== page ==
There are many use cases for SSH tunnels as they allow accessing resources behind firewalls and other obstacles over a secure channel.
Since more and more services are containerized, it makes sense to use SSH tunnels also within the context of containers, especially for testing.
Using SSH tunnels within Docker containers would require installing an SSH client and mounting keys.
In many cases this is not possible without building a new Docker image which includes the client.
As this is a cumbersome approach, an easy but insecure solution exists, which is recommended in many tutorials or posts on StackOverflow.
This fix makes use of the
--net=host flag, which allows accessing all ports of the host - also open SSH tunnels.
But for obvious reasons, this is dangerous.
A better approach is to bind the SSH tunnel to the bridge network of the Docker service. This bridge is available to all the containers connected to the particular network and thus can also forward specific ports. This technique gives a much more fine granular control over which containers may access the tunnel.
You can list the bridges with
br-b273916af970: flags=4163<UP,BROADCAST,RUNNING,MULTICAST> mtu 1500 inet 172.18.0.1 netmask 255.255.0.0 broadcast 172.18.255.255 ether dd:bb:aa:cc:bb txqueuelen 0 (Ethernet) RX packets 0 bytes 0 (0.0 B) RX errors 0 dropped 0 overruns 0 frame 0 TX packets 205 bytes 22043 (22.0 KB) TX errors 0 dropped 0 overruns 0 carrier 0 collisions 0 br-c92ab5650a7a: flags=4099<UP,BROADCAST,MULTICAST> mtu 1500 inet 172.19.0.1 netmask 255.255.0.0 broadcast 172.19.255.255 ether aa:bb:cc txqueuelen 0 (Ethernet) RX packets 0 bytes 0 (0.0 B) RX errors 0 dropped 0 overruns 0 frame 0 TX packets 0 bytes 0 (0.0 B) TX errors 0 dropped 0 overruns 0 carrier 0 collisions 0 docker0: flags=4163<UP,BROADCAST,RUNNING,MULTICAST> mtu 1500 inet 172.17.0.1 netmask 255.255.0.0 broadcast 172.17.255.255 ether bb:aa:cc:aa:bb: txqueuelen 0 (Ethernet) RX packets 3919 bytes 227485 (227.4 KB) RX errors 0 dropped 0 overruns 0 frame 0 TX packets 3205 bytes 8586636 (8.5 MB) TX errors 0 dropped 0 overruns 0 carrier 0 collisions 0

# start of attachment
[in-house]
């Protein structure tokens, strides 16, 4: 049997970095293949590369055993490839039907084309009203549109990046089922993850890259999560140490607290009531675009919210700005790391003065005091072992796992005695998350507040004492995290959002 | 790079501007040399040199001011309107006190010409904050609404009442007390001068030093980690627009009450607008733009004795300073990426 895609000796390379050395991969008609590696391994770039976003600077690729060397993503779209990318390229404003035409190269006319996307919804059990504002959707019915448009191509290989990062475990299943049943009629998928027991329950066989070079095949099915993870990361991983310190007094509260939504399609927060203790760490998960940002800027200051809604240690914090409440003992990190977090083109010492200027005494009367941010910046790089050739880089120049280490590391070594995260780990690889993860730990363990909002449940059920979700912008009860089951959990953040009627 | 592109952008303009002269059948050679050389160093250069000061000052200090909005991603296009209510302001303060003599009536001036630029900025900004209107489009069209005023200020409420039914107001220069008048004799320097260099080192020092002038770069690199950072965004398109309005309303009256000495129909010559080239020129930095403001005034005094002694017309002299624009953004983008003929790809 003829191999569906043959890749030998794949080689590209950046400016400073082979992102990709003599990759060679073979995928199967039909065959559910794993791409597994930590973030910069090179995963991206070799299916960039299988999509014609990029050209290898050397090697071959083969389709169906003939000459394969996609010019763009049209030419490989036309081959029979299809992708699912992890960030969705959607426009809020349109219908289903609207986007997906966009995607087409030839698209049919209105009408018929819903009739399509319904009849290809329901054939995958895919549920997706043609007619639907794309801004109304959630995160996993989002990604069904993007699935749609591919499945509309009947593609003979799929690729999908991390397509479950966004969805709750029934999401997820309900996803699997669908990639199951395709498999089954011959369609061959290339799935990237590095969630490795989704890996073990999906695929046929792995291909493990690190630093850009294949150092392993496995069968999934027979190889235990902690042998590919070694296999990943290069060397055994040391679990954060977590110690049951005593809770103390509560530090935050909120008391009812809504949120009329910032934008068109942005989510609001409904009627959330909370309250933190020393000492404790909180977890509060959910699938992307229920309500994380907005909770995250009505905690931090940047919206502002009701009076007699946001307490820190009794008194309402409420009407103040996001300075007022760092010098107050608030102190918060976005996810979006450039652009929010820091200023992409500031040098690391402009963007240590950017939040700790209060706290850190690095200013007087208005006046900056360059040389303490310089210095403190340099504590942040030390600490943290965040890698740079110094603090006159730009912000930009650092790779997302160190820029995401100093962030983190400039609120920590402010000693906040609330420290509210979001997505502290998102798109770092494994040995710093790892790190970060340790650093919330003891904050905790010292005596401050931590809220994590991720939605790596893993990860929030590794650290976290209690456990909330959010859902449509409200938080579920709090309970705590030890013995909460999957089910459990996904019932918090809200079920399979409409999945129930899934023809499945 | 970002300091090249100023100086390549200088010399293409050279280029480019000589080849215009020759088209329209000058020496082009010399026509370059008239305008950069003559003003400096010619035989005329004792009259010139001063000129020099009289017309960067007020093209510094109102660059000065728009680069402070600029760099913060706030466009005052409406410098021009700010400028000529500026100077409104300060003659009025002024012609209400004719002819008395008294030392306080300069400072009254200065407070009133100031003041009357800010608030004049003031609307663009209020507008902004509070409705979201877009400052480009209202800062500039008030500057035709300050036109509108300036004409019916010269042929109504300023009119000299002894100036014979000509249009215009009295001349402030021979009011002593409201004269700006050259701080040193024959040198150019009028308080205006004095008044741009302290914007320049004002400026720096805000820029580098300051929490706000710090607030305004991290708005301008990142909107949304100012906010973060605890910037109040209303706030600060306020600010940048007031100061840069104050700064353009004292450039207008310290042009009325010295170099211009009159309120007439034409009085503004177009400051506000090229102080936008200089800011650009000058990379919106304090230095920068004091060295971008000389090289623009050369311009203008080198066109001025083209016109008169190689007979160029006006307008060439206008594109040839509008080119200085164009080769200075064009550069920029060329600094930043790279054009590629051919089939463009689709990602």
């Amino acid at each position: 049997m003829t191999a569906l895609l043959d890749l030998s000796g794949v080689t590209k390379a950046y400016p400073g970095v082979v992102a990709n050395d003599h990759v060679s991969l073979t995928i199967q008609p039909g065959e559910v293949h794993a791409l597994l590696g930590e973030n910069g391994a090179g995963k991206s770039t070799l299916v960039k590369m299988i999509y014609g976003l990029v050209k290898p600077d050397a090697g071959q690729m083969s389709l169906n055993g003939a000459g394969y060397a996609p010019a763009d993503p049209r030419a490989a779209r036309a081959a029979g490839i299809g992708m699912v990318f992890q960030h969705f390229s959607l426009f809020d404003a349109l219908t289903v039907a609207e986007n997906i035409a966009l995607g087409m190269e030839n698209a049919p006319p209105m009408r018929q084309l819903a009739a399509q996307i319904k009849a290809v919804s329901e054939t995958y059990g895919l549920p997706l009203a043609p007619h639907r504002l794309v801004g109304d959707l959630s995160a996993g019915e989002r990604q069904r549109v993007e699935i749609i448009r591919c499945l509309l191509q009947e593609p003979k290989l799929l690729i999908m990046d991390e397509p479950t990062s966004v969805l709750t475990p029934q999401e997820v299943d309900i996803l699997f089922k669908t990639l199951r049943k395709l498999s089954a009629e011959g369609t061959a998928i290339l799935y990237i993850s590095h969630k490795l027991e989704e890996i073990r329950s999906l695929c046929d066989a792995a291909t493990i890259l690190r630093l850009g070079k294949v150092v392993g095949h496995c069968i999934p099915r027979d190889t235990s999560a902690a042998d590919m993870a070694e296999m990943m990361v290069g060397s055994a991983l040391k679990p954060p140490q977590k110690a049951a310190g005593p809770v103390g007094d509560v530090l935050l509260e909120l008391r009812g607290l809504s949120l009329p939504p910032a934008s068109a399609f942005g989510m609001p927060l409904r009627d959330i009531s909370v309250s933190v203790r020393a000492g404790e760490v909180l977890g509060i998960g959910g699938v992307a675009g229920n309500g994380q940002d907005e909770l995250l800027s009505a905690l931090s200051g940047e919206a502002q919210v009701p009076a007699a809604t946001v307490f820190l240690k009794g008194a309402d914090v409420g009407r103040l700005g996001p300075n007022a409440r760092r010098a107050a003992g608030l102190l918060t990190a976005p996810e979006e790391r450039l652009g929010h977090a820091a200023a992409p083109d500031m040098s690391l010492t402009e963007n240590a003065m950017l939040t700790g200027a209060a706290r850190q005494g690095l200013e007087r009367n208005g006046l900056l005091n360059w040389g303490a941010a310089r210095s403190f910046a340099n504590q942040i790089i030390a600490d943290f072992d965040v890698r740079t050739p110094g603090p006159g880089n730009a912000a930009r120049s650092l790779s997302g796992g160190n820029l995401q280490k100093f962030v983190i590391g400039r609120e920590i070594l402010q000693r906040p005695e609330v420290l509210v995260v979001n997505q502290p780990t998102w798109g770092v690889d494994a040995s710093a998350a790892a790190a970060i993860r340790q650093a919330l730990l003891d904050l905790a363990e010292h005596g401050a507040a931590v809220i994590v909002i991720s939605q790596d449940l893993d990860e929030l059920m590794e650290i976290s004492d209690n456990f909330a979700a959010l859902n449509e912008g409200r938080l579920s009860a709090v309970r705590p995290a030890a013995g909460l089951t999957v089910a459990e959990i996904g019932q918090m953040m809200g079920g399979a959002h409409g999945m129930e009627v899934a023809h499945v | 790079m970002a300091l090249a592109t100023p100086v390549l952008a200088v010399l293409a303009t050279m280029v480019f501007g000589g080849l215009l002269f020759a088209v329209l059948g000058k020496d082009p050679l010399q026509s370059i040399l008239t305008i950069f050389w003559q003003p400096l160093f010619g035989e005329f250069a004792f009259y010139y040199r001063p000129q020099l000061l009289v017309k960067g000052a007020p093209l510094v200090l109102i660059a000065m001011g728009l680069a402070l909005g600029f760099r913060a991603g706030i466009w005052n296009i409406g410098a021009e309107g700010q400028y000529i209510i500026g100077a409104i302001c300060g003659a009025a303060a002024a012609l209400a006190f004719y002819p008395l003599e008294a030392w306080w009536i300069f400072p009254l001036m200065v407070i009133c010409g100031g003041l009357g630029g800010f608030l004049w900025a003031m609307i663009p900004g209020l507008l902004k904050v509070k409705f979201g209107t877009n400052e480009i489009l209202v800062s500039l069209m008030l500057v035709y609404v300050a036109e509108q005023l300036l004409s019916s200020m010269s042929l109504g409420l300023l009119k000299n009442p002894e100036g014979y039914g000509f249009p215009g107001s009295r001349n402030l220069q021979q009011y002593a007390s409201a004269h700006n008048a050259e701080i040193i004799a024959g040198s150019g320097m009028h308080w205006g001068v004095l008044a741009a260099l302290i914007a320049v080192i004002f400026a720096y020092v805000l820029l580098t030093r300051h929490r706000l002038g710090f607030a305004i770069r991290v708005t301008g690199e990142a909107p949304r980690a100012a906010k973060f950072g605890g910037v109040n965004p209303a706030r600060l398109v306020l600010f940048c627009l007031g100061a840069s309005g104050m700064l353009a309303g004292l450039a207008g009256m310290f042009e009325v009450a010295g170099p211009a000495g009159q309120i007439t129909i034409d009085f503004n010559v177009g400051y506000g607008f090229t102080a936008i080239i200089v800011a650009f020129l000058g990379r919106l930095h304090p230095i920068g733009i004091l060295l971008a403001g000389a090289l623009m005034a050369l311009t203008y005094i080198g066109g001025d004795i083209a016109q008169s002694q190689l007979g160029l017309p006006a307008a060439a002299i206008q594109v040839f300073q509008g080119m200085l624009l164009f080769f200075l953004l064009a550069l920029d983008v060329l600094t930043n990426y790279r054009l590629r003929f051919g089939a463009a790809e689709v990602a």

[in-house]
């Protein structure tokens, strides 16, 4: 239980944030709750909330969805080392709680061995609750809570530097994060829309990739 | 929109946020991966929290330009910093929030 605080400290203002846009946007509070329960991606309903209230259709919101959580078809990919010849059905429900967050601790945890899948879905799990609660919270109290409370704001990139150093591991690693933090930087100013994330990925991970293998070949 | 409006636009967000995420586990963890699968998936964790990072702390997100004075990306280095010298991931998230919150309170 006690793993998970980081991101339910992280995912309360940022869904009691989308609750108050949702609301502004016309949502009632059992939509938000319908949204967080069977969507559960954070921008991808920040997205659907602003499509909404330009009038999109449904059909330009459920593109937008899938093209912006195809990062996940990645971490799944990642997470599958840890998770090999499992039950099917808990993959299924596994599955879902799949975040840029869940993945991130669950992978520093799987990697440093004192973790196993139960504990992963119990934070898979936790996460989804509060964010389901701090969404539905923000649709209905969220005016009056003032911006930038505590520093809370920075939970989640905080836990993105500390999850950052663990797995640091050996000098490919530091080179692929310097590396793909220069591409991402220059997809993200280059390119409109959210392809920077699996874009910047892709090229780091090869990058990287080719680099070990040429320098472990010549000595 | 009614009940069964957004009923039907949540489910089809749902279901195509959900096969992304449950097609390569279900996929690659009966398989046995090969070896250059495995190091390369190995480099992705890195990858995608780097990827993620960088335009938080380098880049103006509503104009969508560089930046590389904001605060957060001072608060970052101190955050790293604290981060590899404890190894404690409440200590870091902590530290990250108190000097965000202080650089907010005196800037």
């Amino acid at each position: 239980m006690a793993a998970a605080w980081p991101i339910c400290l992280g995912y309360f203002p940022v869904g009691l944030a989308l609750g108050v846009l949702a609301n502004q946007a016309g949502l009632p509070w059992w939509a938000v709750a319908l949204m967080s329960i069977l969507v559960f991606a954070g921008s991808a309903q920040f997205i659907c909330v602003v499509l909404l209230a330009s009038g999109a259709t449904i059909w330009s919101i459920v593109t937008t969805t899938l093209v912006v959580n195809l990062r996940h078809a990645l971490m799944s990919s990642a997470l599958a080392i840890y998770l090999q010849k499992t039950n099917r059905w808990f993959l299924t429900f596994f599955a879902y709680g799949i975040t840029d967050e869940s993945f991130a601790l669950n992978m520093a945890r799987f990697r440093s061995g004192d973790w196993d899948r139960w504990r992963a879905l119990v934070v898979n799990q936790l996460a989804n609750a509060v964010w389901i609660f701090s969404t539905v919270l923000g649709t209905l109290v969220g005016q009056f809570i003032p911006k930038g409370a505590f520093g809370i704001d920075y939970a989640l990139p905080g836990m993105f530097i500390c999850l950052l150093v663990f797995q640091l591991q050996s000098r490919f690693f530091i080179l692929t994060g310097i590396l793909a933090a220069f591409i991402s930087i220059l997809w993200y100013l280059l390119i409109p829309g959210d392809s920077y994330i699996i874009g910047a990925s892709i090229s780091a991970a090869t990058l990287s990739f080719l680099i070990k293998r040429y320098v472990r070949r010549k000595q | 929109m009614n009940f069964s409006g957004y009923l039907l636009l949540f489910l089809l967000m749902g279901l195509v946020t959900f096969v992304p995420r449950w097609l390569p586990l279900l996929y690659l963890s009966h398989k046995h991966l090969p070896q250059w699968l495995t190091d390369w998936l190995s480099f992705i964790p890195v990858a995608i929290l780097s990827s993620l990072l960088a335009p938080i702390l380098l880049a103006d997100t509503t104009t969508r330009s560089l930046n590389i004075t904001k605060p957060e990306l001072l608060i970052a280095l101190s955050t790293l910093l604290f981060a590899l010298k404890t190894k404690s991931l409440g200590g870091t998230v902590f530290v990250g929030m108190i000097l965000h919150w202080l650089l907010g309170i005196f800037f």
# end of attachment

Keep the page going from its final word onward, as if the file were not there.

You can find out the bridge a container uses with docker inspect «container». The default bridge is called docker0. You then need to enable packet forwarding to this bridge for IP tables. Note that the change below is not persisted, you need to do it again after reboot or add it permanently.
sudo iptables -I INPUT 3 -i docker0 -j ACCEPT
After this step you open a SSH tunnel on the host and also use it inside your container. This way you do not have to install SSH clients, keys etc. The trick is to bind the SSH connection to the right interface. Below you can see an example command, which allows to connect to a MySQL database via a bastion host, a typical scenario for cloud services.
ssh -L 172.17.0.1:7002:mysqlcluster:3306 bastion.example.org
Then you can access the forwarded port within the docker container on the same IP / interface, e.g. 172.17.0.1:7200 This way you can for instance use the Percona PMM container for momitoring your cluster also on your local machine, without having to deploy it and expose it via the Web.